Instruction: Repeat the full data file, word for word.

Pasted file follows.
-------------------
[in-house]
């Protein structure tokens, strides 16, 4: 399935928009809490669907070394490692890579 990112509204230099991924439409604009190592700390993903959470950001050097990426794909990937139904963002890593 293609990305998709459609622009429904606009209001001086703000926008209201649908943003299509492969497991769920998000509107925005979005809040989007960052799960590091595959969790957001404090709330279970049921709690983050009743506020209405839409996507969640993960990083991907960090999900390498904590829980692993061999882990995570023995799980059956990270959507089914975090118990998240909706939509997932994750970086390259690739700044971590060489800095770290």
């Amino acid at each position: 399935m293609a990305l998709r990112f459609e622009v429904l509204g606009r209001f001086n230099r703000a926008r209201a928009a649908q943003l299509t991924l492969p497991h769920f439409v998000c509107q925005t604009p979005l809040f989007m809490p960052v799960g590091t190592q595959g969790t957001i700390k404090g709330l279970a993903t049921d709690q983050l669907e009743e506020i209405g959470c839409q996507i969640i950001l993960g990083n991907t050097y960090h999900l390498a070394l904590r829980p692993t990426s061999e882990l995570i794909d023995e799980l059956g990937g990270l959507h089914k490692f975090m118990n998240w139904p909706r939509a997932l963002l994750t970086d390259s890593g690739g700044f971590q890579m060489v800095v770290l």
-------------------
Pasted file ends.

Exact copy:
[in-house]
């Protein structure tokens, strides 16, 4: 399935928009809490669907070394490692890579 990112509204230099991924439409604009190592700390993903959470950001050097990426794909990937139904963002890593 293609990305998709459609622009429904606009209001001086703000926008209201649908943003299509492969497991769920998000509107925005979005809040989007960052799960590091595959969790957001404090709330279970049921709690983050009743506020209405839409996507969640993960990083991907960090999900390498904590829980692993061999882990995570023995799980059956990270959507089914975090118990998240909706939509997932994750970086390259690739700044971590060489800095770290």
């Amino acid at each position: 399935m293609a990305l998709r990112f459609e622009v429904l509204g606009r209001f001086n230099r703000a926008r209201a928009a649908q943003l299509t991924l492969p497991h769920f439409v998000c509107q925005t604009p979005l809040f989007m809490p960052v799960g590091t190592q595959g969790t957001i700390k404090g709330l279970a993903t049921d709690q983050l669907e009743e506020i209405g959470c839409q996507i969640i950001l993960g990083n991907t050097y960090h999900l390498a070394l904590r829980p692993t990426s061999e882990l995570i794909d023995e799980l059956g990937g990270l959507h089914k490692f975090m118990n998240w139904p909706r939509a997932l963002l994750t970086d390259s890593g690739g700044f971590q890579m060489v800095v770290l």